Everybody needs and wants a tax cut, now and always. At this writing it appears that Congress will leave between $35 billion and $45 billion a year in the private sector by cutting taxes -- that's money that would have gone to the federal government. The President has legitimized the tax cut by taking the lead in cutting spending, and Congress has bought his general goal. But it is insisting on its own answers to the burning question: Which parts of the private sector will get how much of the tax cut?
No one has as good a case as small business for getting a meaningful share of tax relief. Taxes already drain its net worth and its cash flow far more than they drain that of large business. Check the figures in the table on page 64 to see just how lopsided the effect is. No group in the economy has had more government-sponsored cost burdens added to it in recent years than smaller companies. Labor-intensive small business is hit hardest by increased Social Security taxes and by the rise in the minimum wage.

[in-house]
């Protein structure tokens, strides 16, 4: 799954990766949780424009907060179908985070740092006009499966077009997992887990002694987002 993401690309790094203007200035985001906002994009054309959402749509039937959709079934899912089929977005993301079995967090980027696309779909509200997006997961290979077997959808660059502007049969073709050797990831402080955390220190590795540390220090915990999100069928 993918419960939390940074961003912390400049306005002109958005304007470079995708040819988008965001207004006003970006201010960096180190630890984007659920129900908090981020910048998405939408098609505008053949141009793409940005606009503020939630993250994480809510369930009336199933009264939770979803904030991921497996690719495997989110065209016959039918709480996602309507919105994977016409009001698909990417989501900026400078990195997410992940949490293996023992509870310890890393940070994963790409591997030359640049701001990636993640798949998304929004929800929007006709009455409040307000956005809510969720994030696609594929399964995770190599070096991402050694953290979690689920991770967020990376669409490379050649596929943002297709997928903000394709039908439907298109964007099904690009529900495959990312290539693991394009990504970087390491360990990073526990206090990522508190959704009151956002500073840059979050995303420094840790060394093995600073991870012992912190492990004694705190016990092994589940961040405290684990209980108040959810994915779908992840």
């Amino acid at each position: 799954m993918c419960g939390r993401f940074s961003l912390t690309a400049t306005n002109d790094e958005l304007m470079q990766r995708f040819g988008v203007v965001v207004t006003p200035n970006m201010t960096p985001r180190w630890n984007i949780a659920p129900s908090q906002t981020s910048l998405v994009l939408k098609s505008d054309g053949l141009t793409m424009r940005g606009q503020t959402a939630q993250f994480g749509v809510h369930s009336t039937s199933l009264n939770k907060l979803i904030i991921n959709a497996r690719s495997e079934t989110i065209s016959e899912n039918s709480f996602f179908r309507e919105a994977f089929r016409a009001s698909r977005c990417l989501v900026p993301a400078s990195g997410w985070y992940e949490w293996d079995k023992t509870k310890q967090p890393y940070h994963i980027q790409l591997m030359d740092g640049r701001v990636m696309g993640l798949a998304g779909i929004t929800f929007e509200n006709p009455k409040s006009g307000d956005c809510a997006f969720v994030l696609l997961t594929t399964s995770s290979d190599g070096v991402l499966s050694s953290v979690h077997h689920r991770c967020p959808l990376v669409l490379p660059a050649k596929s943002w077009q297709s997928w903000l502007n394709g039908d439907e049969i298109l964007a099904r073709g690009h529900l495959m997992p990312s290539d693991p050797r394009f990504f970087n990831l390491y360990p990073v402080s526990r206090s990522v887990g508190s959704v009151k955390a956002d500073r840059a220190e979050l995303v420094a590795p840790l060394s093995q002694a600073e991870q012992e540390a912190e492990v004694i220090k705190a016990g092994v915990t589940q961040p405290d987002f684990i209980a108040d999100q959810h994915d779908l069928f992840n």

Above all, small businesses are staggering under both inflation and the crippling interest rates that are allegedly designed to bring inflation under control. (See "Boyd Hill Keeps Hammering Away," page 80.)
On the other side of the equation, small business will make better and more inflation-proof use of tax cut dollars than anyone else. More of those dollars will go directly and promptly where the economy needs them most. Federal budget and program cuts will put a premium on creating entry level jobs in the private sector. Those jobs come almost entirely from small business, just as the lion's share of all new, jobs comes from new and small business.